Heavy gunfire broke out overnight in Niamey, the capital of Niger, where soldiers have been staging a mutiny for the past several days. The country's prime minister has assured the population that the armed forces remain under the control of President Mamadou Tandja.
Calm returned to Niger's capital by sunrise, following what witnesses say were several hours of sporadic, but heavy gunfire, that began just after three in the morning.
Government officials say forces loyal to President Mamadou Tandja repelled an attack by mutinying soldiers, who tried to storm several armories in the capital.
The attacks in the capital came as loyalists continue to pursue mutineers in the east of the country. Last week, mutinying soldiers took over the southeastern town of Diffa, which lies along the edge of the Sahara desert. Hundreds of troops who were dispatched to the region chased the rebelling soldiers out of the town and into the desert on Saturday.
The mutineers are demanding better wages, the resignation of Niger's army chief, and direct negotiations with the Prime Minister. They had taken a number people, including the prefect of Diffa, hostage. Reports Sunday said most of the officials had been released. The whereabouts of remaining hostages remain unknown.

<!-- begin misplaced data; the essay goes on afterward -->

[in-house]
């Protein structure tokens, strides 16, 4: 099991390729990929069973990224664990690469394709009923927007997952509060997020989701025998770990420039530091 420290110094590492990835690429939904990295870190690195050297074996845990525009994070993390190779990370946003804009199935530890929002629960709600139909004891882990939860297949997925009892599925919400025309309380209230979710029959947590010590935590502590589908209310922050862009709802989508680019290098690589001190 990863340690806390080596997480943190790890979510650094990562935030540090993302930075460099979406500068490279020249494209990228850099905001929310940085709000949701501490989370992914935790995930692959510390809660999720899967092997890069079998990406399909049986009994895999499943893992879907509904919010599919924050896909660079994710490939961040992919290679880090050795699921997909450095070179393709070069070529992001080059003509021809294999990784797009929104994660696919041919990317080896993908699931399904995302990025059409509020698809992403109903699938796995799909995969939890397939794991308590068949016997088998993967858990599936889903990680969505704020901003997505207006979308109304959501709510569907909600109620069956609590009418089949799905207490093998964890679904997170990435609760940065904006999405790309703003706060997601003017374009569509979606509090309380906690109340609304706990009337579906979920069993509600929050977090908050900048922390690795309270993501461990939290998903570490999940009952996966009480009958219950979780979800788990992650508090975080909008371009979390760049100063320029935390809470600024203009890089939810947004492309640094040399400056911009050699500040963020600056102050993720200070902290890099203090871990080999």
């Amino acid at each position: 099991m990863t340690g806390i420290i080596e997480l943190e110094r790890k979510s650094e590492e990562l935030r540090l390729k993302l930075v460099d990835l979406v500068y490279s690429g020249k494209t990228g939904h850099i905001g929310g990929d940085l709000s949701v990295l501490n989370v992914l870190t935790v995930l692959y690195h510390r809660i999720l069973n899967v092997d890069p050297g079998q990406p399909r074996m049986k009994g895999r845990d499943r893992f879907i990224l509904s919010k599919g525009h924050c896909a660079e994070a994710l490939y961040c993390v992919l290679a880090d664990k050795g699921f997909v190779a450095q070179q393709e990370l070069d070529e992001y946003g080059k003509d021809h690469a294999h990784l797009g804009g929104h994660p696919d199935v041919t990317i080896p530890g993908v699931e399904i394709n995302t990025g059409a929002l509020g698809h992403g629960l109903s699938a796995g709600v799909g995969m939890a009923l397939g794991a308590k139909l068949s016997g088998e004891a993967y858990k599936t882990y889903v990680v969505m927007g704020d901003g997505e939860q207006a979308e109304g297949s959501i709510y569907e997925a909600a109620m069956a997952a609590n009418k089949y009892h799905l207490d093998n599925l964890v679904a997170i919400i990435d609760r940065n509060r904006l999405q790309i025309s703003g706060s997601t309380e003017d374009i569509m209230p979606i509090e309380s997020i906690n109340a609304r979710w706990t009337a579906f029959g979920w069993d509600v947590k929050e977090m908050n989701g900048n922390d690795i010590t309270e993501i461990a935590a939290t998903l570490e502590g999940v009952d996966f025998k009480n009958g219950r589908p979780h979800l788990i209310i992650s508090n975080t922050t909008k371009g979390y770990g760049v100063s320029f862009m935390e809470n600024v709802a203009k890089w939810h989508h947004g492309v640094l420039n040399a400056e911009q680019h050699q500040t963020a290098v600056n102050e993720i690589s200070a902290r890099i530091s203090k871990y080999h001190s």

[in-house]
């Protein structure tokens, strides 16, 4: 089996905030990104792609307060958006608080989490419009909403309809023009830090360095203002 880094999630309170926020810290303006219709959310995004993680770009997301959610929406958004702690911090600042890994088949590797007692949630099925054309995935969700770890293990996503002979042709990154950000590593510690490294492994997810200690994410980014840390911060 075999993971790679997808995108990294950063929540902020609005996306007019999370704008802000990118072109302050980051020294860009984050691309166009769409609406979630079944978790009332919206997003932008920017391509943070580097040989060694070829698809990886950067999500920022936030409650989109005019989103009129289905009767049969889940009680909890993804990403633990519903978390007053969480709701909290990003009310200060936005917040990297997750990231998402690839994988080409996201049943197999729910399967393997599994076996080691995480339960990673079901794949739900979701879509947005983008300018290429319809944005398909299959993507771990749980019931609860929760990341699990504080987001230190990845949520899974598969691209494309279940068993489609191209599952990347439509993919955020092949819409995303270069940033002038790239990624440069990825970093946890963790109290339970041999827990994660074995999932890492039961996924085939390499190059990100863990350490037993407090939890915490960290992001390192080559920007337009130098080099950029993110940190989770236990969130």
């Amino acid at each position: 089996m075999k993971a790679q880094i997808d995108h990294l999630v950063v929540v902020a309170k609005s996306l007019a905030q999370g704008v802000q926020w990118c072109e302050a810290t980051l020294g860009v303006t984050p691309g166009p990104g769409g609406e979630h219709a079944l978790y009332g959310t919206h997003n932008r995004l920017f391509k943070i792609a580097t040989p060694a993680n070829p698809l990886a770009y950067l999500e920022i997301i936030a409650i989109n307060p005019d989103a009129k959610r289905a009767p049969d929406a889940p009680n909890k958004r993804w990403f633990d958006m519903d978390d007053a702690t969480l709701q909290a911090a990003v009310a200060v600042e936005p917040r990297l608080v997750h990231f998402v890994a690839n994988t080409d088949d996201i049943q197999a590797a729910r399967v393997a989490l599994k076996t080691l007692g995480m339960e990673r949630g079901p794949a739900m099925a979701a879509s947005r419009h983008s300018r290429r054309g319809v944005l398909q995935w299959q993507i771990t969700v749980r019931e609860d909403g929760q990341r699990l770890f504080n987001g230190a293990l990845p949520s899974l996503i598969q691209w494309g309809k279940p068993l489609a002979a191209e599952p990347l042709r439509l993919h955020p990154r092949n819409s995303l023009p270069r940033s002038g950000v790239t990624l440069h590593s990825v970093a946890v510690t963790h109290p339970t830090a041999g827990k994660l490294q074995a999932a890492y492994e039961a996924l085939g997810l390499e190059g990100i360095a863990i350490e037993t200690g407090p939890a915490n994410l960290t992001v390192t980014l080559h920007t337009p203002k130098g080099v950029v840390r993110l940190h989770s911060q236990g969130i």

Niger Prime Minister Hama Amadou went on national radio and assured people that the situation in Niamey had been brought under control. Streets around the presidential palace were sealed off to traffic, which otherwise was flowing normally in the capital, although many residents decided to stay home.
The ongoing mutiny is the first in Niger since President Tandja was elected in 1999, restoring civilian rule, following a military coup that had occurred that same year.
Niger, one of the world's poorest nations, has experienced a number of army mutinies since it gained its independence from France in 1960. In addition to two military coups during the 1990s, the country also went through a five-year rebellion launched by nomadic Tuaregs. The insurgency ended in 1995 with the signing of peace accords.